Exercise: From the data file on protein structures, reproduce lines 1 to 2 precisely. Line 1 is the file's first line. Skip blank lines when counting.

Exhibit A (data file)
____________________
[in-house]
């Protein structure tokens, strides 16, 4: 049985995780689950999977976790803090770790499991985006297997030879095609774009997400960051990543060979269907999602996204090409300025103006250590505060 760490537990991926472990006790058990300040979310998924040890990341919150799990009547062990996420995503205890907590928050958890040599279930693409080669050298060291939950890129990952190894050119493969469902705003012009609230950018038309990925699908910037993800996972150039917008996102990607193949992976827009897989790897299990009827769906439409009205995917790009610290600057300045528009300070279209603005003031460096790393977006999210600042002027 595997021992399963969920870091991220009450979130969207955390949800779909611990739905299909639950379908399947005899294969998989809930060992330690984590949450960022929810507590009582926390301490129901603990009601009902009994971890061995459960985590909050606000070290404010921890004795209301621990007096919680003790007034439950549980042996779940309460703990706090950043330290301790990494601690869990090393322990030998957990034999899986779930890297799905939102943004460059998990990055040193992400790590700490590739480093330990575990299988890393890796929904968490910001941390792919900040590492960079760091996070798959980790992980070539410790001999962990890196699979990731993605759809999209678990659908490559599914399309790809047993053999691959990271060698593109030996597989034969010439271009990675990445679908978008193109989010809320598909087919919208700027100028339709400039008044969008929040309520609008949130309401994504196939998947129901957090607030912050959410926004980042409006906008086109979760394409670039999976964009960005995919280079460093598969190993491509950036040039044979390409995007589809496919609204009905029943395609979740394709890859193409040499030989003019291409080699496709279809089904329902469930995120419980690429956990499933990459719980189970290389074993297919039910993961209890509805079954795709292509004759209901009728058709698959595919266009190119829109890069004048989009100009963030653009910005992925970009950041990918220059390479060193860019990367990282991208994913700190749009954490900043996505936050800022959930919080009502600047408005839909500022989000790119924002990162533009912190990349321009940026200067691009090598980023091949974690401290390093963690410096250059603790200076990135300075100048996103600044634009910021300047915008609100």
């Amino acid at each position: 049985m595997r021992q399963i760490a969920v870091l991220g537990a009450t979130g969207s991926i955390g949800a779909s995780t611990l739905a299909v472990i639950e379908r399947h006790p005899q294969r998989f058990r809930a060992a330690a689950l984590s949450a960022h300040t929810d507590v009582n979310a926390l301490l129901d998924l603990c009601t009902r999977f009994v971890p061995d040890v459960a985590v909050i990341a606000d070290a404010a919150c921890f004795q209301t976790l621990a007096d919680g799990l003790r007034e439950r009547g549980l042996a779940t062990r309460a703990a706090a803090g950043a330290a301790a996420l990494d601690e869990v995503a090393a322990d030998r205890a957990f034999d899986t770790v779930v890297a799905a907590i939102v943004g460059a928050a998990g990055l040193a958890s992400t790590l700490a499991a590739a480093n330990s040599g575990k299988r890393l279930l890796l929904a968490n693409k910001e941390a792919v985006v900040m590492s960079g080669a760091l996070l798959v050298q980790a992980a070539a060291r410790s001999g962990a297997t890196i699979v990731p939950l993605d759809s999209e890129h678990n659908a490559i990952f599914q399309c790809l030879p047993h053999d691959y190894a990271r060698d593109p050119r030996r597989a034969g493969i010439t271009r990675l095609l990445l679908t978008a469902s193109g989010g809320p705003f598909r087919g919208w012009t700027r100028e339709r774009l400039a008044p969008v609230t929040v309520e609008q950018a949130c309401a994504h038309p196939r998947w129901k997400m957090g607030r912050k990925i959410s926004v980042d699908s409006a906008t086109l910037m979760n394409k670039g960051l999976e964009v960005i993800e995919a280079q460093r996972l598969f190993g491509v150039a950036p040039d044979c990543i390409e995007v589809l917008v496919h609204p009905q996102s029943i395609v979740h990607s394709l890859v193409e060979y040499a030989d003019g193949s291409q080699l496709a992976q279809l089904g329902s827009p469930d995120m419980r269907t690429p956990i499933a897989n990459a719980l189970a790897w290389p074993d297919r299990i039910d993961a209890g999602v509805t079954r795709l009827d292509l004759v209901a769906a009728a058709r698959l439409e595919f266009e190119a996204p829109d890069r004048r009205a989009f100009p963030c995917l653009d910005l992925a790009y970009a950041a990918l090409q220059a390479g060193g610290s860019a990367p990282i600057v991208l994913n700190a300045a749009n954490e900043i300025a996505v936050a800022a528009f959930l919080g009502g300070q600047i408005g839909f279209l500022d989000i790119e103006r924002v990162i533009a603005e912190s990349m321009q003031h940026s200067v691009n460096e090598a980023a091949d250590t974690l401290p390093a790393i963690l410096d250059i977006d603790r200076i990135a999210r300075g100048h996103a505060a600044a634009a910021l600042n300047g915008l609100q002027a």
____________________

[in-house]
């Protein structure tokens, strides 16, 4: 049985995780689950999977976790803090770790499991985006297997030879095609774009997400960051990543060979269907999602996204090409300025103006250590505060 760490537990991926472990006790058990300040979310998924040890990341919150799990009547062990996420995503205890907590928050958890040599279930693409080669050298060291939950890129990952190894050119493969469902705003012009609230950018038309990925699908910037993800996972150039917008996102990607193949992976827009897989790897299990009827769906439409009205995917790009610290600057300045528009300070279209603005003031460096790393977006999210600042002027 595997021992399963969920870091991220009450979130969207955390949800779909611990739905299909639950379908399947005899294969998989809930060992330690984590949450960022929810507590009582926390301490129901603990009601009902009994971890061995459960985590909050606000070290404010921890004795209301621990007096919680003790007034439950549980042996779940309460703990706090950043330290301790990494601690869990090393322990030998957990034999899986779930890297799905939102943004460059998990990055040193992400790590700490590739480093330990575990299988890393890796929904968490910001941390792919900040590492960079760091996070798959980790992980070539410790001999962990890196699979990731993605759809999209678990659908490559599914399309790809047993053999691959990271060698593109030996597989034969010439271009990675990445679908978008193109989010809320598909087919919208700027100028339709400039008044969008929040309520609008949130309401994504196939998947129901957090607030912050959410926004980042409006906008086109979760394409670039999976964009960005995919280079460093598969190993491509950036040039044979390409995007589809496919609204009905029943395609979740394709890859193409040499030989003019291409080699496709279809089904329902469930995120419980690429956990499933990459719980189970290389074993297919039910993961209890509805079954795709292509004759209901009728058709698959595919266009190119829109890069004048989009100009963030653009910005992925970009950041990918220059390479060193860019990367990282991208994913700190749009954490900043996505936050800022959930919080009502600047408005839909500022989000790119924002990162533009912190990349321009940026200067691009090598980023091949974690401290390093963690410096250059603790200076990135300075100048996103600044634009910021300047915008609100």